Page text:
The day to day


I was the overachieving teenager itching to drive the day I turned 15½. I dragged my mom to the BMV to get my temporary permit as soon as I could. Nothing will ever match the morning I got to drive myself to school for the first time. As my gateway to independence, driving quickly became a need for me. Not only could I drive myself to school and work, but being behind the wheel was borderline therapeutic. 

Fast forward to being 22 in a hospital bed, facing a right leg amputation. One of my very first concerns was how the amputation would affect my ability to drive. This is a question you may be asking yourself as well:


Can I Drive as an Amputee?

For many patients, including myself, this was one of the first questions I asked when I came to Abilities In Motion. As a right below-knee amputee with the need for an AFO on the left leg, I was overwhelmed with questions and baffled by the amount of information available to me. I found that every individual learning to drive with a prosthesis has a different experience, which explains why it seems so difficult to find the information that applies to you. 

When I decided to start driving again, I went to my doctor to complete a BMV2310 form for the BMV. This form allowed my doctor to decide whether I needed to retake my driving test or return to driving school. My doctor took my amputation type and other health factors into consideration during my discussion with him. We decided that I was okay to drive with my right leg prosthesis. We considered other options, but as I have chronic pain in my left foot and hands, we decided it was best for my situation to drive without any adaptive devices. I mailed the form to the BMV, and called to confirm I was in good legal standing to get behind the wheel.

When your doctor completes the BMV2310 form for you, keep in mind that you may be required to complete occupational therapy, take your driving test, and/or attend driving school again before being able to legally drive.  


If you need to learn to drive with adaptive equipment, there are two main options; a left foot accelerator, and hand controls.


At this link, you can see a few of the adaptive driving aid devices available from Mobility Innovators.

This video shows a good example of what a left foot accelerator looks like. The video is courtesy of Motability Scheme. Essentially, the accelerator is modified and a new pedal is installed on the left side of the brake pedal, allowing the driver to use their left foot.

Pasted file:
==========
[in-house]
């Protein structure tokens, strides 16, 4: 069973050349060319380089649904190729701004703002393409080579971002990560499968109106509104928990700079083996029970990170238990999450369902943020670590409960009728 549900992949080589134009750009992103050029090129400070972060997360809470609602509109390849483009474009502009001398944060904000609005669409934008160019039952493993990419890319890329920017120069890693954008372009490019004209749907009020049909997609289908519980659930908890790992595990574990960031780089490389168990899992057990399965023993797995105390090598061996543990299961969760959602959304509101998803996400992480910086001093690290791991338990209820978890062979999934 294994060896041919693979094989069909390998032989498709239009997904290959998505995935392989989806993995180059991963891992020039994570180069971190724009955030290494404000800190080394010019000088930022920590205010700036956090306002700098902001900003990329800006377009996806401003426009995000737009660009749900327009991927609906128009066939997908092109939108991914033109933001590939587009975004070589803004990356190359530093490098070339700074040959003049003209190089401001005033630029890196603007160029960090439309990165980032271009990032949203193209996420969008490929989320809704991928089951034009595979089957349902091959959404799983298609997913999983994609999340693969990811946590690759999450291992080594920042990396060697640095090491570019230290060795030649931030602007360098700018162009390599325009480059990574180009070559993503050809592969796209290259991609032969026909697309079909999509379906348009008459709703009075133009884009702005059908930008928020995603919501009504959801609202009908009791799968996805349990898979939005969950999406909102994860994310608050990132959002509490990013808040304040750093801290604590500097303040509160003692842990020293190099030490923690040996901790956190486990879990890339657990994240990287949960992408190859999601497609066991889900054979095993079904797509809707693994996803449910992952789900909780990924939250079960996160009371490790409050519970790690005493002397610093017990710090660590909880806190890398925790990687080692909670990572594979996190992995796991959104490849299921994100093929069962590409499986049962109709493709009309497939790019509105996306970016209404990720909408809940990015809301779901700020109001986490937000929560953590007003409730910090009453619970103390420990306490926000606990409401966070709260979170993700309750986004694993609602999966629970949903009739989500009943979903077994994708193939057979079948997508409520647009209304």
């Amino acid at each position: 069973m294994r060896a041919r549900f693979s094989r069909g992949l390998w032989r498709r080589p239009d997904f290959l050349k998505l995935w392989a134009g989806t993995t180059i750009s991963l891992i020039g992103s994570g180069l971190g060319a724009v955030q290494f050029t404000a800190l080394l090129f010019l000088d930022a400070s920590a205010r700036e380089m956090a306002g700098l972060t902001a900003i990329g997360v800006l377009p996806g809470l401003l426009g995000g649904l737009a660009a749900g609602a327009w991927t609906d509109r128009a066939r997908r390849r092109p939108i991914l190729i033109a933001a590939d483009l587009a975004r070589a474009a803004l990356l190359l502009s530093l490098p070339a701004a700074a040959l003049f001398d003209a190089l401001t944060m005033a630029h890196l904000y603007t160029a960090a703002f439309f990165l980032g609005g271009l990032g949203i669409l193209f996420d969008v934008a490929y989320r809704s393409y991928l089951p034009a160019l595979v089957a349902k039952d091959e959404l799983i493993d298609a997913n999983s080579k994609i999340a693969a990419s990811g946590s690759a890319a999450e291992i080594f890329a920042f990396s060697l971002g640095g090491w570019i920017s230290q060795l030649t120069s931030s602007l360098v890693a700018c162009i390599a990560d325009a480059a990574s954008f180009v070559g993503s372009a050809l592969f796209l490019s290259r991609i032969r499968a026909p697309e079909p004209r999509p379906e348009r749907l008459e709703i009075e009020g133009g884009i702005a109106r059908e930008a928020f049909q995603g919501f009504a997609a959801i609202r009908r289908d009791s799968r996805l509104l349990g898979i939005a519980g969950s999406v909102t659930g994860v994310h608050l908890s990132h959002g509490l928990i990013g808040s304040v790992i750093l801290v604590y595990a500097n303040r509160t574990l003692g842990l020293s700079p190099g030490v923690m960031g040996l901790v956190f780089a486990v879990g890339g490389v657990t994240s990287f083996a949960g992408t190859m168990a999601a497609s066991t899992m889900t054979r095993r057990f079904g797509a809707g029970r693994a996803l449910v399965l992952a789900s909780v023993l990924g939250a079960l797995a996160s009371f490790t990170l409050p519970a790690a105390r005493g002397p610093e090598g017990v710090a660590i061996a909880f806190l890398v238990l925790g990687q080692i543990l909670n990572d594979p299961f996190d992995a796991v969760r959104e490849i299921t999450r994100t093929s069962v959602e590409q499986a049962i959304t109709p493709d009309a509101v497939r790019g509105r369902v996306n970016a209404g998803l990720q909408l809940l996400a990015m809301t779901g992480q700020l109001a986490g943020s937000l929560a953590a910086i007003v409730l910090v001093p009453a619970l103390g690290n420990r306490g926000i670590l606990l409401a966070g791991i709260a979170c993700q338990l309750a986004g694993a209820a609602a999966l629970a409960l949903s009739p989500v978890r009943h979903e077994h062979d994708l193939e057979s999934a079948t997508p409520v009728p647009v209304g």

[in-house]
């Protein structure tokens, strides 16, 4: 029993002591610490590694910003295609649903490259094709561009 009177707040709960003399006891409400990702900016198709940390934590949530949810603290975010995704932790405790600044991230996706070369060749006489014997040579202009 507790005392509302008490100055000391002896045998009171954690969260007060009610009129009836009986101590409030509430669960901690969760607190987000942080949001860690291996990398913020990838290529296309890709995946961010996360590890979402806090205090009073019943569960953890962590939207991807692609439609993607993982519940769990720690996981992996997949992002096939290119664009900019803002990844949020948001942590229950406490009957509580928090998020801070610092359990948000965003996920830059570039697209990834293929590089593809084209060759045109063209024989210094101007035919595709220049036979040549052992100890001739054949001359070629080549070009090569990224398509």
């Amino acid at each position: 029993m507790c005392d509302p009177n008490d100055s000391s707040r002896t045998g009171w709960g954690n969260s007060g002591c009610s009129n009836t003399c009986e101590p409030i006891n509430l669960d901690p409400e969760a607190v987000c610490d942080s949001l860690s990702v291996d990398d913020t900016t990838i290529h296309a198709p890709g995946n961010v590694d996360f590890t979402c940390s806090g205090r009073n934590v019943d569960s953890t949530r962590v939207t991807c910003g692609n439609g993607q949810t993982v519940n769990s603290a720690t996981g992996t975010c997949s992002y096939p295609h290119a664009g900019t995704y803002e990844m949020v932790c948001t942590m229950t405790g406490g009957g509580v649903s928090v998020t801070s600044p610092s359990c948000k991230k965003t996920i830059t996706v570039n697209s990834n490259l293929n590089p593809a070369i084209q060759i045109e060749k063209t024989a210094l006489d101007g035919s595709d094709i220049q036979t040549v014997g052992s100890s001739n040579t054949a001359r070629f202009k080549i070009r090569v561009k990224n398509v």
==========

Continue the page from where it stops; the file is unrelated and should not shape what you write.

Hand controls are used by individuals with an array of disability types. This video at this link, courtesy of YouTubers, Kevin and Kassy, explains how Kevin uses hand controls to drive his vehicle. There are several different hand controls on the market, which Kevin also talks about. Rest assured, you will be able to find one that is comfortable for you.


After suffering an amputation, getting behind the wheel is exhilarating, and understandably so. In an attempt to gain as much freedom and independence as possible, learning to drive again was one of my top priorities. I understand the excitement. It is vital to remember to consult your doctor before driving. With so many options available with adaptive equipment, choose what works best for you and your situation. Your doctor and potential driving instructor can help you find what makes you feel the most safe and comfortable. 


Occupational Rehabilitation Centers & Driving Schools

Bick’s Driving School 

Western Hills

  • PHONE: 513-251-2100
  • ADDRESS: 6367 Glenway Ave. Cincinnati, Ohio 45211
  • Physician Referral and existing Driver’s License needed. Out-of-Pocket costs may apply.
  • Entire Rehabilitative Driving Program available at Western Hills location only.
  • Includes Clinical and Behind-the-Wheel Evaluations and training to retake your driving test with the Ohio BMV.
  • Clients are required to be able to independently transfer into a sedan. Wheelchair accessible van not available.
  • Members of ADED – the Association for Driver Rehab Specialists. Contracted to work with the VA community as well as OOD.

Daniel Drake Outpatient Rehabilitation

Ohio State Wexner Medical Center

Kettering Sports Medicine



Authorized Dealer in Cincinnati

American Bus & Accessories

  • PHONE: 800-582-7118 / 513-821-3220
  • FAX: 513-679-4424
  • ADDRESS: 123 CityCentre Drive Cincinnati, OH 45216


What to Remember: 

  • A BMV2310 form will need to be completed by your doctor and mailed to the BMV before you can drive legally.
  • Depending on your individual circumstance, a clinical behind-the-wheel evaluation and driving instruction may be required. Occupational therapy may also be required for you to learn to drive again.
  • If you need adaptive equipment, you will need a prescription from a doctor or licensed driving instructor. Take this prescription to an authorized dealer for adaptive equipment installation. This will need to be done before you can retake your driving test.
  • As with all aspects of using a prosthetic device, have patience with yourself. Like using your prosthesis to learn to walk, you will have to learn to drive again.

Additional Resources: 


*This blog post is meant to be utilized as a resource and starting point only. It consists of personal experience and information given to us from rehabilitation and driving schools. Your individual circumstance dictates what applies to you. Please consult a physician before driving a motor vehicle.*